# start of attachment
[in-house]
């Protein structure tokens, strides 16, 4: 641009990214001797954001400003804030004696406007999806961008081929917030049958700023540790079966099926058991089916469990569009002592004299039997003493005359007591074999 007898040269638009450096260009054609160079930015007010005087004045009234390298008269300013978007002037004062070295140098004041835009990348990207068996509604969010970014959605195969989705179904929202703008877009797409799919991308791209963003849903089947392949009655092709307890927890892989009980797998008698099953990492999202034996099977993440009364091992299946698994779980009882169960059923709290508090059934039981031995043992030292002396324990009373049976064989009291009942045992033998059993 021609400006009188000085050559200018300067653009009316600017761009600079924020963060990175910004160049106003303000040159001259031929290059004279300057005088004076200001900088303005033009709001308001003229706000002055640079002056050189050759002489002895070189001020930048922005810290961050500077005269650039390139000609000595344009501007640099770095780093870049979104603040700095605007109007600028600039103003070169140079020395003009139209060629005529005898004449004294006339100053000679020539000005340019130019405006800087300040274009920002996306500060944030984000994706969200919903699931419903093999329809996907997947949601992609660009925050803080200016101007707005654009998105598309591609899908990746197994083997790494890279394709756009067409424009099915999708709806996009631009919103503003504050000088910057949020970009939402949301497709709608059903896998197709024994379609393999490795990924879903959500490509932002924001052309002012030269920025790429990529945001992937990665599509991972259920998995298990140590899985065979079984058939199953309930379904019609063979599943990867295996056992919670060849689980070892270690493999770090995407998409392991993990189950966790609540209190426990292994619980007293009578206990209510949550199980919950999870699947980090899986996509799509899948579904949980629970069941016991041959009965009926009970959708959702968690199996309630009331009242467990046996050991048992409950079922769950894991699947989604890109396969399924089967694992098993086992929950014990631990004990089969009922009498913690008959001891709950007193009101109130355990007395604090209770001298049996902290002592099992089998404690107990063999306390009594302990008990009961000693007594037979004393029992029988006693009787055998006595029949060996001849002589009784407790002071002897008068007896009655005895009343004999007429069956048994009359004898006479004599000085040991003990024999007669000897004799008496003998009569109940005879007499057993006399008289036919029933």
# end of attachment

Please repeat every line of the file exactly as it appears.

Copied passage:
[in-house]
């Protein structure tokens, strides 16, 4: 641009990214001797954001400003804030004696406007999806961008081929917030049958700023540790079966099926058991089916469990569009002592004299039997003493005359007591074999 007898040269638009450096260009054609160079930015007010005087004045009234390298008269300013978007002037004062070295140098004041835009990348990207068996509604969010970014959605195969989705179904929202703008877009797409799919991308791209963003849903089947392949009655092709307890927890892989009980797998008698099953990492999202034996099977993440009364091992299946698994779980009882169960059923709290508090059934039981031995043992030292002396324990009373049976064989009291009942045992033998059993 021609400006009188000085050559200018300067653009009316600017761009600079924020963060990175910004160049106003303000040159001259031929290059004279300057005088004076200001900088303005033009709001308001003229706000002055640079002056050189050759002489002895070189001020930048922005810290961050500077005269650039390139000609000595344009501007640099770095780093870049979104603040700095605007109007600028600039103003070169140079020395003009139209060629005529005898004449004294006339100053000679020539000005340019130019405006800087300040274009920002996306500060944030984000994706969200919903699931419903093999329809996907997947949601992609660009925050803080200016101007707005654009998105598309591609899908990746197994083997790494890279394709756009067409424009099915999708709806996009631009919103503003504050000088910057949020970009939402949301497709709608059903896998197709024994379609393999490795990924879903959500490509932002924001052309002012030269920025790429990529945001992937990665599509991972259920998995298990140590899985065979079984058939199953309930379904019609063979599943990867295996056992919670060849689980070892270690493999770090995407998409392991993990189950966790609540209190426990292994619980007293009578206990209510949550199980919950999870699947980090899986996509799509899948579904949980629970069941016991041959009965009926009970959708959702968690199996309630009331009242467990046996050991048992409950079922769950894991699947989604890109396969399924089967694992098993086992929950014990631990004990089969009922009498913690008959001891709950007193009101109130355990007395604090209770001298049996902290002592099992089998404690107990063999306390009594302990008990009961000693007594037979004393029992029988006693009787055998006595029949060996001849002589009784407790002071002897008068007896009655005895009343004999007429069956048994009359004898006479004599000085040991003990024999007669000897004799008496003998009569109940005879007499057993006399008289036919029933």